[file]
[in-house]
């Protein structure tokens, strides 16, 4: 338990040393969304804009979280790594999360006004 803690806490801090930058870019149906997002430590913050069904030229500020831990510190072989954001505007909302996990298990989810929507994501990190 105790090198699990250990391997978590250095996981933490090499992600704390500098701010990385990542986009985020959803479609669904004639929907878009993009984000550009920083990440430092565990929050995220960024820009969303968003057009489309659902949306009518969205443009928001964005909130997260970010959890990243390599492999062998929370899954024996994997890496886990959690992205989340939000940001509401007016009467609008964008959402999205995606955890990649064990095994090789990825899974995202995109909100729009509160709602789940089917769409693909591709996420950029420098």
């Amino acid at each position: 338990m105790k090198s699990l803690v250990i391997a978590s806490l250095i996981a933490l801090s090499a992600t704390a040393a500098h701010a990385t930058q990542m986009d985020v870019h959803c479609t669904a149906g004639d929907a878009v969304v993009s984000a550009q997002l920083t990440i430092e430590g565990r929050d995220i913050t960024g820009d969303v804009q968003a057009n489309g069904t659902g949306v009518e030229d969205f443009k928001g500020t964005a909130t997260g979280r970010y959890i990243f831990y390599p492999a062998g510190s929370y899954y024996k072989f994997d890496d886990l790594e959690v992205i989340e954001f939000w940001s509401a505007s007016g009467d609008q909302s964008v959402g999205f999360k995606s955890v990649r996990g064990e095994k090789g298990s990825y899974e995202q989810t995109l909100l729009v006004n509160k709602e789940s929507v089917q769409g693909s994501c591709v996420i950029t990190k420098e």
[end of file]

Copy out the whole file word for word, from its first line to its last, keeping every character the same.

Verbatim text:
[in-house]
């Protein structure tokens, strides 16, 4: 338990040393969304804009979280790594999360006004 803690806490801090930058870019149906997002430590913050069904030229500020831990510190072989954001505007909302996990298990989810929507994501990190 105790090198699990250990391997978590250095996981933490090499992600704390500098701010990385990542986009985020959803479609669904004639929907878009993009984000550009920083990440430092565990929050995220960024820009969303968003057009489309659902949306009518969205443009928001964005909130997260970010959890990243390599492999062998929370899954024996994997890496886990959690992205989340939000940001509401007016009467609008964008959402999205995606955890990649064990095994090789990825899974995202995109909100729009509160709602789940089917769409693909591709996420950029420098």
């Amino acid at each position: 338990m105790k090198s699990l803690v250990i391997a978590s806490l250095i996981a933490l801090s090499a992600t704390a040393a500098h701010a990385t930058q990542m986009d985020v870019h959803c479609t669904a149906g004639d929907a878009v969304v993009s984000a550009q997002l920083t990440i430092e430590g565990r929050d995220i913050t960024g820009d969303v804009q968003a057009n489309g069904t659902g949306v009518e030229d969205f443009k928001g500020t964005a909130t997260g979280r970010y959890i990243f831990y390599p492999a062998g510190s929370y899954y024996k072989f994997d890496d886990l790594e959690v992205i989340e954001f939000w940001s509401a505007s007016g009467d609008q909302s964008v959402g999205f999360k995606s955890v990649r996990g064990e095994k090789g298990s990825y899974e995202q989810t995109l909100l729009v006004n509160k709602e789940s929507v089917q769409g693909s994501c591709v996420i950029t990190k420098e």